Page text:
PRINCIPLES FOR ASSESSING THE BENEFITS AND COSTS OF RANGELAND RESTORATION PROJECTS
Author
MacLeod, N.D.
Johnston, B.G.
Publisher
Australian Rangeland Society
Publication Year
1990
Body

There is a growing community awareness and concern over the extent of physical degradation of rangeland resources. However, the existence of physical degradation does not necessarily provide a compelling economic argument for either private landholders or government taking measures to restore the physical productivity of rangeland resources. To establish the existence of an economic or social problem requires detailed knowledge of the costs and benefits of preventing degradation and of restoring degraded rangelands. Unfortunately, assessments of the potential economic benefit that might accrue to specific rangeland restoration technologies are relatively scarce, of variable quality, and almost invariably useless for purposes of comparison with alternative technologies. The paper presents a cost- benefit framework for the examination of the potential economic merit of private investments in rangelands resource restoration. It is believed that adoption of this framework by rangeland research scientists and resource economists would provide a greater consistency of approach and provide for more accurate assessments of rangeland restoration investments than has been evident to date. The framework is applied to two specific rangeland restoration techniques. Issues that are relevant to extending the framework to the social investment level are then canvassed.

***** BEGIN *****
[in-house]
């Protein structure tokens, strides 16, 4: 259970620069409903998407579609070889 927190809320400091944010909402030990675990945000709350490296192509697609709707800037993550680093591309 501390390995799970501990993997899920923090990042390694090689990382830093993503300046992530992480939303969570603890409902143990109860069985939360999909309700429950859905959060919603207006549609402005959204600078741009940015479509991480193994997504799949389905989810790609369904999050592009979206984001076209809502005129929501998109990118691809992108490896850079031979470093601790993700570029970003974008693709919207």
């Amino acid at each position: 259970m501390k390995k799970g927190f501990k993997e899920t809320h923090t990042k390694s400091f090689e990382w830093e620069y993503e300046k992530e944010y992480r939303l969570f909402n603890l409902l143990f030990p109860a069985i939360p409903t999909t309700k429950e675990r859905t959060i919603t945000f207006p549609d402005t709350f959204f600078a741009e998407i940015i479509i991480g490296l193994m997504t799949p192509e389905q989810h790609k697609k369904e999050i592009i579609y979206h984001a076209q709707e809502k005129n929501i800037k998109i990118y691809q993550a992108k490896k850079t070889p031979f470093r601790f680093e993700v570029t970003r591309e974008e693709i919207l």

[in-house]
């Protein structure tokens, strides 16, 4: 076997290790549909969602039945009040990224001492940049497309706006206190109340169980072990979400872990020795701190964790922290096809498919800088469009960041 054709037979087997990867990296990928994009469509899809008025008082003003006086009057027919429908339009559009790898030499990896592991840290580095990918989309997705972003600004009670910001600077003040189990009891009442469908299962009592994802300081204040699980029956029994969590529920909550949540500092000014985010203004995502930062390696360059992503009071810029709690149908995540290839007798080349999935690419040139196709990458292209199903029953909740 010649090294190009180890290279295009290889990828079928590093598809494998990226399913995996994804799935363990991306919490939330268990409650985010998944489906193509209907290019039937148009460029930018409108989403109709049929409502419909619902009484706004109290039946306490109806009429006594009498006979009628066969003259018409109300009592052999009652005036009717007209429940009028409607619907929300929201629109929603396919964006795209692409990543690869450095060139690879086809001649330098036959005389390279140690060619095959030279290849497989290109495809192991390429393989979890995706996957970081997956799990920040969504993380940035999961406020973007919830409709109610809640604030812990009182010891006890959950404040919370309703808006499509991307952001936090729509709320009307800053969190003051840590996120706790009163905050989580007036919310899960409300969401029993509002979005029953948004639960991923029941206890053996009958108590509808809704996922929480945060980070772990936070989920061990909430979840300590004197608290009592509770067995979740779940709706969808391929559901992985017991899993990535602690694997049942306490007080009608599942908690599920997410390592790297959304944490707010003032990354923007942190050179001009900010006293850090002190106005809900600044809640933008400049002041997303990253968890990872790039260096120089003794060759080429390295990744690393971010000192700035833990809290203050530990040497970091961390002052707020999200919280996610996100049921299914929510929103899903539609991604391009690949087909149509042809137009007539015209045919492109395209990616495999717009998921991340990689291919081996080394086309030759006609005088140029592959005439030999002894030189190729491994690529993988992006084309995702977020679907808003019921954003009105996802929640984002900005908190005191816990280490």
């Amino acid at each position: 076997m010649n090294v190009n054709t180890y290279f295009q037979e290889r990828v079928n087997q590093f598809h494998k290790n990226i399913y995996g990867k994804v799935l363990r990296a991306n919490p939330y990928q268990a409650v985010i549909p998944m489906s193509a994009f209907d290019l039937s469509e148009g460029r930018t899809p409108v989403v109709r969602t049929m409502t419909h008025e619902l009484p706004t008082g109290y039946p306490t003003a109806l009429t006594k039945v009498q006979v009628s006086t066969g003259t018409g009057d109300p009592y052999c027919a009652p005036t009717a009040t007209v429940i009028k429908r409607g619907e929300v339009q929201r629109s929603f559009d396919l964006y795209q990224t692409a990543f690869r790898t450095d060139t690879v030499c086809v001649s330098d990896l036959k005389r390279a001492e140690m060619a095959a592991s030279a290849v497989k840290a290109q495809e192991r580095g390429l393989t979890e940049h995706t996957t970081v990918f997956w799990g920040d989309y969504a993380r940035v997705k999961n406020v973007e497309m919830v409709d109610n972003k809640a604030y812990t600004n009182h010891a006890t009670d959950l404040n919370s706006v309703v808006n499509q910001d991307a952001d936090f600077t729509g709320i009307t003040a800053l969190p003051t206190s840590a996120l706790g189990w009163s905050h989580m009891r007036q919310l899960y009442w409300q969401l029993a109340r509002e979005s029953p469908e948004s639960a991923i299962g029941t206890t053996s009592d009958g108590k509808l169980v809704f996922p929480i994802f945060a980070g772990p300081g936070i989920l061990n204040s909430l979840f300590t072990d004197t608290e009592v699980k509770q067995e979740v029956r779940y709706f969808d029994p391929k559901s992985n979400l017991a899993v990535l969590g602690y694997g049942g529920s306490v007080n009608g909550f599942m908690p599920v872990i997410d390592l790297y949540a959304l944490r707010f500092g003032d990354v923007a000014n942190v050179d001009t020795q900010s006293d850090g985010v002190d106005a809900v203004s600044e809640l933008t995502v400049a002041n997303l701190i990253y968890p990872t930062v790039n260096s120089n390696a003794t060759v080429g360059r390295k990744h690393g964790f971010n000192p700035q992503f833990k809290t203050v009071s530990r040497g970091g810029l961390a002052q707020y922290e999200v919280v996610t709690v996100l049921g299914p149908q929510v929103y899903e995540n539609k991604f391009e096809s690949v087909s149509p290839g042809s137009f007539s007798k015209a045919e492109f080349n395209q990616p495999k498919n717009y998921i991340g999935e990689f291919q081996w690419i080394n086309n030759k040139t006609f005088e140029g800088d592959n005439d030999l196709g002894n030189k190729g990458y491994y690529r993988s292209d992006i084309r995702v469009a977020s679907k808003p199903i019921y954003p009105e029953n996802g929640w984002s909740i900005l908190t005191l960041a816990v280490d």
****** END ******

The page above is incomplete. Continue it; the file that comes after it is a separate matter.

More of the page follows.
Language
English
Resource Type
Text
Document Type
Conference Paper
Conference Name
6TH Australian Rangeland Society Conference